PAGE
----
In Albemarle Paper Company v. Moody, the Supreme Court addressed a case in which an employer implemented a test (Wonderlic) on the theory that a certain verbal intelligence was called for by the increasing sophistication of the plant's operations. The company made no attempt to validate the test for job-relatedness, and simply adopted the national "norm" score as a cut-off point for new job applicants. The Supreme Court cited the Standards of the American Psychological Association and pointed out that a test should be validated on people as similar as possible to those to whom it will be administered. The Court further stated that differential studies should be conducted on minority groups wherever feasible.

Substitute (i) Kroger for Albemarle Paper Company and (ii) Kronos assessment for the Wonderlic test in the Albemarle Paper Company decision and one sees few, if any, differences. Like Albemarle Paper Company, Kroger made no attempt to validate the test for job-relatedness and arbitrarily adopted cut-off points. Like Albemarle Paper Company, neither Kroger nor Kronos conducted validation studies on persons with mental illness.

Kroger’s failure to follow Supreme Court precedent that (i) requires validation of an employment test (Unicru assessment), (ii) prohibits arbitrary cut-off points, and (iii) requires differential studies of the impact of the test on protected classes (persons with mental illness)? Reckless.

Friday, September 20, 2013

What Gets Lost? Risks of Translating Psychological Models and Legal Requirements to Computer Code

The genesis for this posting is the article "Technologies of Compliance: Risk and Regulation in a Digital Age" authored by Kenneth A. Bamberger and found at 88 Texas L. Rev. 669 (2010). This posting takes portions of the article, modified to address the issue of job applicant assessments, and intersperses information on elements of workforce analytics to provide examples of the risks and challenges raised in the Bamberger article.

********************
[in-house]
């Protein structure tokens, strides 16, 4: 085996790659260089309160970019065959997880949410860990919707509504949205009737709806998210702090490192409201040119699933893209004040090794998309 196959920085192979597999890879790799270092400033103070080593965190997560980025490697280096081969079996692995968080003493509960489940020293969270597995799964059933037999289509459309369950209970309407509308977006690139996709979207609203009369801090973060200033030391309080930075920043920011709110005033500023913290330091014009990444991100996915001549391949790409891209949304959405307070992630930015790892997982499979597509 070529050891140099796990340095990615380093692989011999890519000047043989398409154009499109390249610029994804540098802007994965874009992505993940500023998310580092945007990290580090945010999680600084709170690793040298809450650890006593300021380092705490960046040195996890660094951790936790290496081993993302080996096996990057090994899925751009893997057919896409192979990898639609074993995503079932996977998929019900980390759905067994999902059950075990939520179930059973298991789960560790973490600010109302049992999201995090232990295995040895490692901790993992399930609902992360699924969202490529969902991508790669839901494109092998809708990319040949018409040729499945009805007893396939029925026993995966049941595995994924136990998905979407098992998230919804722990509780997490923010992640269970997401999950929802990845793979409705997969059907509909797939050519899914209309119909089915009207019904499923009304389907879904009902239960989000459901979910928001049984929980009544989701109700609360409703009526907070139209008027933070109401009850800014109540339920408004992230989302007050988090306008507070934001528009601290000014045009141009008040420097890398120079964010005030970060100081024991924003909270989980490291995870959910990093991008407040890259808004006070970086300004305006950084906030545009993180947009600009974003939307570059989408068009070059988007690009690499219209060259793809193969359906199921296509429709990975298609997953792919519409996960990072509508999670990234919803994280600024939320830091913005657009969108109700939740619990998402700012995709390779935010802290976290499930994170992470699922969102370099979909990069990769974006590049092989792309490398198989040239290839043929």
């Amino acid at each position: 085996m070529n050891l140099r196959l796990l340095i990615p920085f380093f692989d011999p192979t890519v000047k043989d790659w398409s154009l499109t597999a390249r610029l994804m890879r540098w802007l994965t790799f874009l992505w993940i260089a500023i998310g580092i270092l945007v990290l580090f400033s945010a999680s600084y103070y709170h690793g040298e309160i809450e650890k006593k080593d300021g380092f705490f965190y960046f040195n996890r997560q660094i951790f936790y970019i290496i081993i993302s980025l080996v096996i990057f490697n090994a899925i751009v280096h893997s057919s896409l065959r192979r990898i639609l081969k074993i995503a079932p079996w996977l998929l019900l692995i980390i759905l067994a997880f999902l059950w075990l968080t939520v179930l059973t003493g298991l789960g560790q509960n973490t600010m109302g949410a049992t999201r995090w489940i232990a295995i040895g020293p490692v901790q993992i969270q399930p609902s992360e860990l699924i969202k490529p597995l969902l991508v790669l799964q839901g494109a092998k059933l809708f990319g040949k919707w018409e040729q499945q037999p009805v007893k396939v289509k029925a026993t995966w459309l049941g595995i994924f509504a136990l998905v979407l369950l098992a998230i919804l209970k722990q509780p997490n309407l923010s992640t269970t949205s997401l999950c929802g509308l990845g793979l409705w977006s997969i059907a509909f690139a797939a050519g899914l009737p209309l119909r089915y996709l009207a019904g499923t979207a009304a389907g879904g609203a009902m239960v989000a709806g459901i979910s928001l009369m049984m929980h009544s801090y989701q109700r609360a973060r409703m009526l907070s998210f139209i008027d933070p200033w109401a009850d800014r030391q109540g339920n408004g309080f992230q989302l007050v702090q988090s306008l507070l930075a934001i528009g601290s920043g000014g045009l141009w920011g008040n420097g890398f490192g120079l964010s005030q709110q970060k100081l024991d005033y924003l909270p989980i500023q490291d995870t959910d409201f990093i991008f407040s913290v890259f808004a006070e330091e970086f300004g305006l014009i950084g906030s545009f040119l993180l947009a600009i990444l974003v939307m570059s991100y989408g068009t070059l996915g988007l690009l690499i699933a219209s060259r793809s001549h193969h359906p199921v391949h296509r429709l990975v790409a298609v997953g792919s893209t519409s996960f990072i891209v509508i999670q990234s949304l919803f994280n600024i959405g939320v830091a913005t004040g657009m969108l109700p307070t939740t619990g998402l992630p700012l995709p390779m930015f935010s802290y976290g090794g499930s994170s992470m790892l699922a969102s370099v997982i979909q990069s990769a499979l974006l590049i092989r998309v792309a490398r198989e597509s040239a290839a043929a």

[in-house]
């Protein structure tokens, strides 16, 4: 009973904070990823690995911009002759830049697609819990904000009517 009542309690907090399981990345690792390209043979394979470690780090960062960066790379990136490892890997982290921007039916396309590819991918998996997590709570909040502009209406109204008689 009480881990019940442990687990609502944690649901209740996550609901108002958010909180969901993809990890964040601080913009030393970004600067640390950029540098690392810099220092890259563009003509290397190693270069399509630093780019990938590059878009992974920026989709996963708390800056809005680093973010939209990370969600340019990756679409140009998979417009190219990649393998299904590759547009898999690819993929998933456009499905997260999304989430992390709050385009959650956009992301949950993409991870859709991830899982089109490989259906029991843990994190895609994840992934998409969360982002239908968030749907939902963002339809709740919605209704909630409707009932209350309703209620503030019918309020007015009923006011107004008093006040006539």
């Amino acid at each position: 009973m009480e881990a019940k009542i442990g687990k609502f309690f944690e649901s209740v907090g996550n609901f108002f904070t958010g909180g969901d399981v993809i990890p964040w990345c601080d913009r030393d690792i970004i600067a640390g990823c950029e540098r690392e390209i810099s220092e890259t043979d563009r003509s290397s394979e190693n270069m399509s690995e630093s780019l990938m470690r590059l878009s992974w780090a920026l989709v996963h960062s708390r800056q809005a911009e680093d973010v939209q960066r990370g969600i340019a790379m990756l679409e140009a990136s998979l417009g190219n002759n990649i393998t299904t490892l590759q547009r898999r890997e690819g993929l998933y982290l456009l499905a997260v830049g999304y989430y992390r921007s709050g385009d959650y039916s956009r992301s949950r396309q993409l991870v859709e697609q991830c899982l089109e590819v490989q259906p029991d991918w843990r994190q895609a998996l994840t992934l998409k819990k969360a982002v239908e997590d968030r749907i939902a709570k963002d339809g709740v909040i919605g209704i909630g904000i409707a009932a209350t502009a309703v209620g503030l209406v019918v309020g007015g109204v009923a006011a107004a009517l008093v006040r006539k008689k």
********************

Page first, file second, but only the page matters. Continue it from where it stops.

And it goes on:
Workforce analytic systems are powerful tools, but they pose real perils. They force computer programmers to attempt to interpret psychological models, legal requirements and managerial logic; they mask the uncertainty of the very hazards with which lawmakers and regulators are concerned; they skew decisionmaking through an “automation bias” as a substitute for sound judgment; and their lack of transparency thwarts oversight and accountability.

Lost In Translation

The hiring assessment functionality of workforce analytics contains three divergent logic systems, legal, psychological and managerial. The legal logic system derives, in part, from the Americans with Disabilities Act (ADA) and its accompanying regulations and related caselaw. The psychological logic system derives primarily from the five-factor model of personality, or Big Five, as it has evolved over the past 20-25 years. The managerial logic derives from the implementation of the human resource function of the employer. Technology in the form of workforce analytics then attempts to tie these three logic systems together in order to create an automated assessment program that attempts to determine applicant "suitability" or "fit."

Information technology is not value-neutral, but embodies bias inherent in both its social and organizational context and its form. It is not infinitely plastic, but, through its systematization, trends towards inflexibility. It is not merely a transparent tool of intentional organizational control, but in turn shapes organizational definitions, perceptions, and decision structures. In addition to controlling the primary risks it seeks to address, then, it can raise—and then mask—different sorts of risk in its implementation.